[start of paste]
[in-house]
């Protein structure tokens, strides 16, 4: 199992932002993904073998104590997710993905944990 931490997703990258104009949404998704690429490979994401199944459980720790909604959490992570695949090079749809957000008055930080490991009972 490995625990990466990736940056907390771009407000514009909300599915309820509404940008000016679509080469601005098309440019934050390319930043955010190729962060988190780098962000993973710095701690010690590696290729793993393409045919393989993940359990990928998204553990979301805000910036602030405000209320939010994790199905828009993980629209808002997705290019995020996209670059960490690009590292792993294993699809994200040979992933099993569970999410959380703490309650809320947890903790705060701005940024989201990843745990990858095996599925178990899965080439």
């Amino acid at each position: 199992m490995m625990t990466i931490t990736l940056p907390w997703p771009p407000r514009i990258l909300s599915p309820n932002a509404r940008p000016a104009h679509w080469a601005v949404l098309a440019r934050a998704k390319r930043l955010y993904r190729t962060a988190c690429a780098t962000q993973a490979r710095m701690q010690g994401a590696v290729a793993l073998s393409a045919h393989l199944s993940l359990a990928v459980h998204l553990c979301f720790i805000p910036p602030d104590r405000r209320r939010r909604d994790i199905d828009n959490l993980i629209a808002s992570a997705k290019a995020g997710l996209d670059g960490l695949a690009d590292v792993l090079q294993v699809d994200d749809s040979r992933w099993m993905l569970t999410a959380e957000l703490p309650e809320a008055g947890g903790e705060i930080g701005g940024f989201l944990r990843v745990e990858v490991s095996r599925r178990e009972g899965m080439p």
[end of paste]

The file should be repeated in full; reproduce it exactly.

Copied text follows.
[in-house]
């Protein structure tokens, strides 16, 4: 199992932002993904073998104590997710993905944990 931490997703990258104009949404998704690429490979994401199944459980720790909604959490992570695949090079749809957000008055930080490991009972 490995625990990466990736940056907390771009407000514009909300599915309820509404940008000016679509080469601005098309440019934050390319930043955010190729962060988190780098962000993973710095701690010690590696290729793993393409045919393989993940359990990928998204553990979301805000910036602030405000209320939010994790199905828009993980629209808002997705290019995020996209670059960490690009590292792993294993699809994200040979992933099993569970999410959380703490309650809320947890903790705060701005940024989201990843745990990858095996599925178990899965080439």
């Amino acid at each position: 199992m490995m625990t990466i931490t990736l940056p907390w997703p771009p407000r514009i990258l909300s599915p309820n932002a509404r940008p000016a104009h679509w080469a601005v949404l098309a440019r934050a998704k390319r930043l955010y993904r190729t962060a988190c690429a780098t962000q993973a490979r710095m701690q010690g994401a590696v290729a793993l073998s393409a045919h393989l199944s993940l359990a990928v459980h998204l553990c979301f720790i805000p910036p602030d104590r405000r209320r939010r909604d994790i199905d828009n959490l993980i629209a808002s992570a997705k290019a995020g997710l996209d670059g960490l695949a690009d590292v792993l090079q294993v699809d994200d749809s040979r992933w099993m993905l569970t999410a959380e957000l703490p309650e809320a008055g947890g903790e705060i930080g701005g940024f989201l944990r990843v745990e990858v490991s095996r599925r178990e009972g899965m080439p």